British troops are alleged to have tortured Iraqis after an ambush
A legal order which had stopped the media from reporting allegations of torture by British troops in Iraq has been lifted by the High Court.
The abuse is said to have taken place after British soldiers were ambushed between Basra and Amara in May 2004.
After the exchange of fire that followed, 31 Iraqis were reportedly taken into British custody at Abu Naji.
Their families allege that 22 of them died and nine were tortured. The MoD denied any wrongdoing by UK troops.
Iraqi death certificates are said to state that the dead Iraqis showed signs of torture and mutilation.
The testimonies of five witnesses "combine to give a harrowing account of what took place", according to their lawyers.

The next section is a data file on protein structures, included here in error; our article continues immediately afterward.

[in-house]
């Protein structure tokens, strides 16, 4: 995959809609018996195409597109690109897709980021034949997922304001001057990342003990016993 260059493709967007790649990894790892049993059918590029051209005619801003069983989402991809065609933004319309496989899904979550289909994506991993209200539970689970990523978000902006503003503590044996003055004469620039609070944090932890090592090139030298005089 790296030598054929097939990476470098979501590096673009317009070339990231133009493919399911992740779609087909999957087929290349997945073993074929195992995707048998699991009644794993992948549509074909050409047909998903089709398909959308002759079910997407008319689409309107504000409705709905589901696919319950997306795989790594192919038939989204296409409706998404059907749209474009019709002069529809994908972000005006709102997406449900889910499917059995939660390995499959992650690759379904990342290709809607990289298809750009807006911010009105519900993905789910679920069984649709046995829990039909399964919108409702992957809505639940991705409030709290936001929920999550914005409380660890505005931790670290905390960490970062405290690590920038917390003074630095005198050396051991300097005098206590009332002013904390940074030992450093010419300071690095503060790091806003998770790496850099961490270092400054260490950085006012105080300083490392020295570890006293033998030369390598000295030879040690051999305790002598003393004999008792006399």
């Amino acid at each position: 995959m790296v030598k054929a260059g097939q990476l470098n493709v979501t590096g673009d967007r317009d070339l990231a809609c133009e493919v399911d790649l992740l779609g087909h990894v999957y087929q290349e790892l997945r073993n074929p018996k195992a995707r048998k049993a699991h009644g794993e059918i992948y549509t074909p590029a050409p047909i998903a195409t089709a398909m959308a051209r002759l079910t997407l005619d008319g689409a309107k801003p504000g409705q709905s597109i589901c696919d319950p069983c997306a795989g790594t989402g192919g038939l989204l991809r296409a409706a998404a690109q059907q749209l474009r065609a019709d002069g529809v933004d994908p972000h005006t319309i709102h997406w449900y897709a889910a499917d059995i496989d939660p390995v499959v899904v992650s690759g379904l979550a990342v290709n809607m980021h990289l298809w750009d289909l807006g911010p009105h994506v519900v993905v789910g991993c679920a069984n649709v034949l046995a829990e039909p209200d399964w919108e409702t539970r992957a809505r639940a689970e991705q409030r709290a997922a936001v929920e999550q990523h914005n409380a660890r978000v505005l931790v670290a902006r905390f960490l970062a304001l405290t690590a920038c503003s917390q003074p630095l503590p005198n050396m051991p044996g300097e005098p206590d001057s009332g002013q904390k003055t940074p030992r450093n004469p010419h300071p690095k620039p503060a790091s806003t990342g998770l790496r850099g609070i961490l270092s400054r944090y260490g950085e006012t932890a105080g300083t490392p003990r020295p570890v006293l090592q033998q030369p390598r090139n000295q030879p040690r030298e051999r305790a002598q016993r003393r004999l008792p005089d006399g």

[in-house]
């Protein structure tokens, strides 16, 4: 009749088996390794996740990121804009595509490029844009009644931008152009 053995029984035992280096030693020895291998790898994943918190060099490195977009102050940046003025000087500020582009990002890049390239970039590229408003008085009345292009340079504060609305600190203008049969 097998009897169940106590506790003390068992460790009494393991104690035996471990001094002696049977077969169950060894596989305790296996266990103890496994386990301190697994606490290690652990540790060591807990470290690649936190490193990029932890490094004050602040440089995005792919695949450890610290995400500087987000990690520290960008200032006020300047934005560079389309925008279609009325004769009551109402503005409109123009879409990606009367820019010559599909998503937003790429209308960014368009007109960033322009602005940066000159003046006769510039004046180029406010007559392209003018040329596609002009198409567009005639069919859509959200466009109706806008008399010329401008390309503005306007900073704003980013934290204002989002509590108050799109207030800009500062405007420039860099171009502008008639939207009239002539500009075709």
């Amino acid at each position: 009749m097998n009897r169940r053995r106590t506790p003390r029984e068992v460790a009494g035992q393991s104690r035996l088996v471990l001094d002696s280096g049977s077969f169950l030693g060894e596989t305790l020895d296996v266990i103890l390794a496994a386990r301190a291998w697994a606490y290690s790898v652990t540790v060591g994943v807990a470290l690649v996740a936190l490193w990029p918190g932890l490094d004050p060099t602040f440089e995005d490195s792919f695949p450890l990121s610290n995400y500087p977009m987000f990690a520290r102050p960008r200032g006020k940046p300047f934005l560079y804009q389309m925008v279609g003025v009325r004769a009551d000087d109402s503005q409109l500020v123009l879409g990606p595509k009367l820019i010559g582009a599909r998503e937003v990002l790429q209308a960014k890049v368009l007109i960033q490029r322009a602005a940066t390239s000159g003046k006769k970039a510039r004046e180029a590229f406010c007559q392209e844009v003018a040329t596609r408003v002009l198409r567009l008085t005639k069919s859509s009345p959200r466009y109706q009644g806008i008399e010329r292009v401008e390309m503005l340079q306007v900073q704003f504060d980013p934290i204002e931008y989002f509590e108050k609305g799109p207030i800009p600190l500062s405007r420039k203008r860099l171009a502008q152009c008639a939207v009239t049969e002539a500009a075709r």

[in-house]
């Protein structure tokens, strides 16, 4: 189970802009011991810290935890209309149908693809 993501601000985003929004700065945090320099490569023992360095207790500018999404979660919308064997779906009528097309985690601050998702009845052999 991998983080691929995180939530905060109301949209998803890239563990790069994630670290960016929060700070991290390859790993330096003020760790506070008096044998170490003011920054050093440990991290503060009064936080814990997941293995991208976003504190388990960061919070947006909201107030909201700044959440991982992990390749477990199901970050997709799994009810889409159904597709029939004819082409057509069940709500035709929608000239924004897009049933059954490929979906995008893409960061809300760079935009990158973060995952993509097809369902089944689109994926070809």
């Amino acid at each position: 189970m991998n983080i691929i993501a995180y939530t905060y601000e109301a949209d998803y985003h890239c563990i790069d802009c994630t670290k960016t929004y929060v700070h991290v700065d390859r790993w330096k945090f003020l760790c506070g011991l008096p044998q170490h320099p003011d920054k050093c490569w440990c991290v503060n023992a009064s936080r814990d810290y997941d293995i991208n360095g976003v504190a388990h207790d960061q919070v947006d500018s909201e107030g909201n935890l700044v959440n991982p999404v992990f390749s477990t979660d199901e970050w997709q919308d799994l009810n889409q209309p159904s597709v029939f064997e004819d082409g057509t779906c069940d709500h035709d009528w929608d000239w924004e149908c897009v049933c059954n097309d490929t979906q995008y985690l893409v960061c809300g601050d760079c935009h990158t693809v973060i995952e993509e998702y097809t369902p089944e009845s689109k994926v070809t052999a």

The Ministry of Defence has also denied there is any evidence of mutilation.
The gagging order was imposed by Lord Justice Thomas at the High Court in London last December.
It prevented the naming of any of the Iraqi claimants or the reporting of their testimonies, until a final decision was taken about whether any of the British soldiers would face prosecution.
But now Lord Justice Moses has decided to overturn the ban completely, and ruled there was "ample material" to support the view that legal proceedings should be made public.
Iraqi families and several people who say they are survivors of the incident are due at the High Court soon, where they will be seeking compensation and a public inquiry.